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Science 3.0

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Science 3.0: The future of science in the internet

Opening Science

The concept of "Science 2.0" was introduced to describe the new generation of online-based tools for researchers allowing easier data sharing, collaboration and publishing. The next wave would be "Science 3.0". Here are some of my thoughts about Science 3.0:

  • Teif V.B. (2013). On the Sociology of Science 2.0. In "Opening Science: The Evolving Guide on How the Internet is Changing Research, Collaboration and Scholarly Publishing", Eds. S. Bartling, S. Friesike. Springer, 2013. | Order book online
  • Teif V.B. (2013). Science 3.0: Corrections to the Science 2.0 paradigm. | ArXiv:1301.2522 |

Here is the previous (outdated) version entitled "Science 3.0: The future of science in the internet" .


The links bellow refer to the current state of online science, the so-called "Science 2.0" (unrelated to the "Science 3.0" manuscript)

Scientific forums. Historically, online discussions started from mailing lists (now rarely used) and forums (still actively used today). There are several successful forums in the field of molecular biology, each of the forums below having about 20,000 registered users:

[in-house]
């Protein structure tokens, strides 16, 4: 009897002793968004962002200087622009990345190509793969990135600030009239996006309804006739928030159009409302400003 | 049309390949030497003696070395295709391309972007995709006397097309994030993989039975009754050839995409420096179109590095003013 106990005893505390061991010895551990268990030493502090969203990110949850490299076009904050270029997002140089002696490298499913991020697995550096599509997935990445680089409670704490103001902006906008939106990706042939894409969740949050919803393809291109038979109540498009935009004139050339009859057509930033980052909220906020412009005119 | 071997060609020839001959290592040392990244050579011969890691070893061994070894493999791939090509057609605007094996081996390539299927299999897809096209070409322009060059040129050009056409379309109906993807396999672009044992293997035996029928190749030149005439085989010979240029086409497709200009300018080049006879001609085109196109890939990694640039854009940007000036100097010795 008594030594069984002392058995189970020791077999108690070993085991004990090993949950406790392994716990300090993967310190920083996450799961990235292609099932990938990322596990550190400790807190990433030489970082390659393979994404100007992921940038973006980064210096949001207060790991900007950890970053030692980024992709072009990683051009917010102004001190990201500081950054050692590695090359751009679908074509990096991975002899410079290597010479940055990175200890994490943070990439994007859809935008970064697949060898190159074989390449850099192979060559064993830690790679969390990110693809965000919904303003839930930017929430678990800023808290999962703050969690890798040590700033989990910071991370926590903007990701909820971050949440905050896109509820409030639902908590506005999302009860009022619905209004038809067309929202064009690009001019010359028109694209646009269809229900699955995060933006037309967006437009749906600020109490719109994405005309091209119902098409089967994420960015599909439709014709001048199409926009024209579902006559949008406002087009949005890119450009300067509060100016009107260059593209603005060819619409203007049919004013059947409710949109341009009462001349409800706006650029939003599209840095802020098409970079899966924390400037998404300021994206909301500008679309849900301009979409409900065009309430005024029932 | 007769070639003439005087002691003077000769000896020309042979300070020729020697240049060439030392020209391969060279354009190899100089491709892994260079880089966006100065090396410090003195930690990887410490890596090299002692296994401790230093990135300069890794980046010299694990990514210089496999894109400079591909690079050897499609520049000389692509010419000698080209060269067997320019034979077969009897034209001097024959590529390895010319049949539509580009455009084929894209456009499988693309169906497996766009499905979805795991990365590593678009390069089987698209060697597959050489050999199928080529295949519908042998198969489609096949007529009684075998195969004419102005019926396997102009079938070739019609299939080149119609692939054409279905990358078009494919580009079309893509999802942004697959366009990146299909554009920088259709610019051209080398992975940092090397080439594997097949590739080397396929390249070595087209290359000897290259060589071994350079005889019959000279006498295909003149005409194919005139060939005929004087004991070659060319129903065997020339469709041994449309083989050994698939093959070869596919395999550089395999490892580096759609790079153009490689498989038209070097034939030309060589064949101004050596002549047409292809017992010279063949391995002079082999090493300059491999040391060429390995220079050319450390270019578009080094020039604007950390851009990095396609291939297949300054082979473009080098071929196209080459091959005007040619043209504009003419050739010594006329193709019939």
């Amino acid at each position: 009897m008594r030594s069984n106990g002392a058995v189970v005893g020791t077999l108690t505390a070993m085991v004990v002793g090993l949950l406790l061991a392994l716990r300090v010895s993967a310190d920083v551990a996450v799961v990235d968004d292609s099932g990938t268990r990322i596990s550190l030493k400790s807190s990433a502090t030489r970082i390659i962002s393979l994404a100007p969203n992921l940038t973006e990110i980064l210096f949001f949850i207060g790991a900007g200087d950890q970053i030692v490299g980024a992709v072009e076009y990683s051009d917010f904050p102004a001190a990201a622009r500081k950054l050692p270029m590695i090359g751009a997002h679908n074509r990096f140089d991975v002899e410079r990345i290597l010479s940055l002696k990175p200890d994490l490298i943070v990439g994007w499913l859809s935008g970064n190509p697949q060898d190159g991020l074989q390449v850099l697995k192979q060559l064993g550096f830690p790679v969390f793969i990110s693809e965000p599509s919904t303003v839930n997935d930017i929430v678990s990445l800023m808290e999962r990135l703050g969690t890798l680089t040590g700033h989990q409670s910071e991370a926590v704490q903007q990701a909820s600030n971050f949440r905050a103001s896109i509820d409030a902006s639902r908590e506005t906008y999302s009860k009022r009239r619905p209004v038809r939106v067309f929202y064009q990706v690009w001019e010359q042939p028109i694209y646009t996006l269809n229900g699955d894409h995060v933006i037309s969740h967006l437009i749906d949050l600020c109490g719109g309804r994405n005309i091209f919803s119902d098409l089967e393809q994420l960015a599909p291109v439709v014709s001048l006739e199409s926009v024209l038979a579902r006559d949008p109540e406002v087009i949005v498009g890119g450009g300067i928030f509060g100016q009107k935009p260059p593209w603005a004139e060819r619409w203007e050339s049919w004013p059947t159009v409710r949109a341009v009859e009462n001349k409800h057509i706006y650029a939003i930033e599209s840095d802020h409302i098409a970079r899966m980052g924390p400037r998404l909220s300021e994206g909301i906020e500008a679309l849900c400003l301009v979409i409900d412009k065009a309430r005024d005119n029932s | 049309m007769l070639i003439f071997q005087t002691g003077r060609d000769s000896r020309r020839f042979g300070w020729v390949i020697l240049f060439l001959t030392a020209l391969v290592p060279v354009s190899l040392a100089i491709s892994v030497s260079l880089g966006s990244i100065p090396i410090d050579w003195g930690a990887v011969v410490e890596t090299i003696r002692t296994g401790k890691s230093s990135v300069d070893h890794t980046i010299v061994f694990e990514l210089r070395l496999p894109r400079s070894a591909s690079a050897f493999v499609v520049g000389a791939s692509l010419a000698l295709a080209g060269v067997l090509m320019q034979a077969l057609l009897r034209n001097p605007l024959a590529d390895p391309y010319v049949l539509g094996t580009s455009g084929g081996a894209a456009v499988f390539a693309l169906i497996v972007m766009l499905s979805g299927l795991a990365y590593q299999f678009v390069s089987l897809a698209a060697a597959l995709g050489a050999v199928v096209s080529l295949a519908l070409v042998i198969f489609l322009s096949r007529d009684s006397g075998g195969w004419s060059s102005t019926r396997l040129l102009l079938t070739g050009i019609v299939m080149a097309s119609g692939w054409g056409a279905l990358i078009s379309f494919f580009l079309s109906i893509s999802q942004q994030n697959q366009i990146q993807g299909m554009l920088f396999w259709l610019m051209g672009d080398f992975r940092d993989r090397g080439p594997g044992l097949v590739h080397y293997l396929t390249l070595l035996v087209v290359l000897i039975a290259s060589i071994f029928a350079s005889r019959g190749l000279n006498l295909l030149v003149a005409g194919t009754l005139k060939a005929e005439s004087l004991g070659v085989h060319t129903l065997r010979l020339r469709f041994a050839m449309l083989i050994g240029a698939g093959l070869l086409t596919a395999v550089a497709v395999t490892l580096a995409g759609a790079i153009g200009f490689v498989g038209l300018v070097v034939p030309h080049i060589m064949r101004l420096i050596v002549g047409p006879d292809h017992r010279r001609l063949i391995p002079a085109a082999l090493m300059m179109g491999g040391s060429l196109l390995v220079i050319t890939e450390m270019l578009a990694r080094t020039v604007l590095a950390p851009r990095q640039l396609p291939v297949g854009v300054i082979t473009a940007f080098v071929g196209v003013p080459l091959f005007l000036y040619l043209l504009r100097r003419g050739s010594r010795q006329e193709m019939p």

Personal blogs. Personal blogs now tend to aggregate into large systems of peer-reviewed (!) or semi peer-reviewed blogging communities. Below are the links to main hubs of scientific blogs.

Brainstorming hubs. Currently there are not many of them, probably because the methodology has yet to be developed. They offer money for solutions of realistic problems such as patent data search or commercially relevant developments by connecting problem solvers with problem providers. Here are several selected web sites: ideaconnection.com, innocentive.com, ninesigma.com, innoget.com, bluepatent.com.

Scientific (social) networking. This is a trend in online science, which follows a general trend of social networking on the web. Main sites which already connect about a million of scientists are LinkedIn.com, ResearchGate.net, Academia.edu, Nature Network and Mendeley.com. A list including some less known sites can be found here.

Selection of interesting discussions about Science 2.0:

Science 2.0 and real-name policy | Three myths about scientific peer review | What is the number of active scientists online? | Who are the "active scientists online" | Cyberscience without scientists? | Science 2.0 and real-name policy | Impact factor | Peer review credits |